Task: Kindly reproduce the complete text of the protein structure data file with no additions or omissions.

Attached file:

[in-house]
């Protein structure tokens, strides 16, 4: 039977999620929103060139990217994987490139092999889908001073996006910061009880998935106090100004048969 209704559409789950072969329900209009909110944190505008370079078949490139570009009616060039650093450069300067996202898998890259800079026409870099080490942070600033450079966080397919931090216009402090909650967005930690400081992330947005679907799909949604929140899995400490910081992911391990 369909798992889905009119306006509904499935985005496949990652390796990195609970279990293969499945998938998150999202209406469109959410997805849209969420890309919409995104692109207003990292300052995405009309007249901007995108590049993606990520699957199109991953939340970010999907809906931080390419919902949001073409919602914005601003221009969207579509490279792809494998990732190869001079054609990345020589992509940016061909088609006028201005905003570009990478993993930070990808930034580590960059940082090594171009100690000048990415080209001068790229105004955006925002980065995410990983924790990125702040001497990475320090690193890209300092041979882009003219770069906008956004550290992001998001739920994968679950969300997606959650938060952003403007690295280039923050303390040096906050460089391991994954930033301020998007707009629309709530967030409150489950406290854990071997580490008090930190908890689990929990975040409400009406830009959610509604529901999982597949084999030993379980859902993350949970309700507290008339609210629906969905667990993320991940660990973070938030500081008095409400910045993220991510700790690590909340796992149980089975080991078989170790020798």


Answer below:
[in-house]
């Protein structure tokens, strides 16, 4: 039977999620929103060139990217994987490139092999889908001073996006910061009880998935106090100004048969 209704559409789950072969329900209009909110944190505008370079078949490139570009009616060039650093450069300067996202898998890259800079026409870099080490942070600033450079966080397919931090216009402090909650967005930690400081992330947005679907799909949604929140899995400490910081992911391990 369909798992889905009119306006509904499935985005496949990652390796990195609970279990293969499945998938998150999202209406469109959410997805849209969420890309919409995104692109207003990292300052995405009309007249901007995108590049993606990520699957199109991953939340970010999907809906931080390419919902949001073409919602914005601003221009969207579509490279792809494998990732190869001079054609990345020589992509940016061909088609006028201005905003570009990478993993930070990808930034580590960059940082090594171009100690000048990415080209001068790229105004955006925002980065995410990983924790990125702040001497990475320090690193890209300092041979882009003219770069906008956004550290992001998001739920994968679950969300997606959650938060952003403007690295280039923050303390040096906050460089391991994954930033301020998007707009629309709530967030409150489950406290854990071997580490008090930190908890689990929990975040409400009406830009959610509604529901999982597949084999030993379980859902993350949970309700507290008339609210629906969905667990993320991940660990973070938030500081008095409400910045993220991510700790690590909340796992149980089975080991078989170790020798």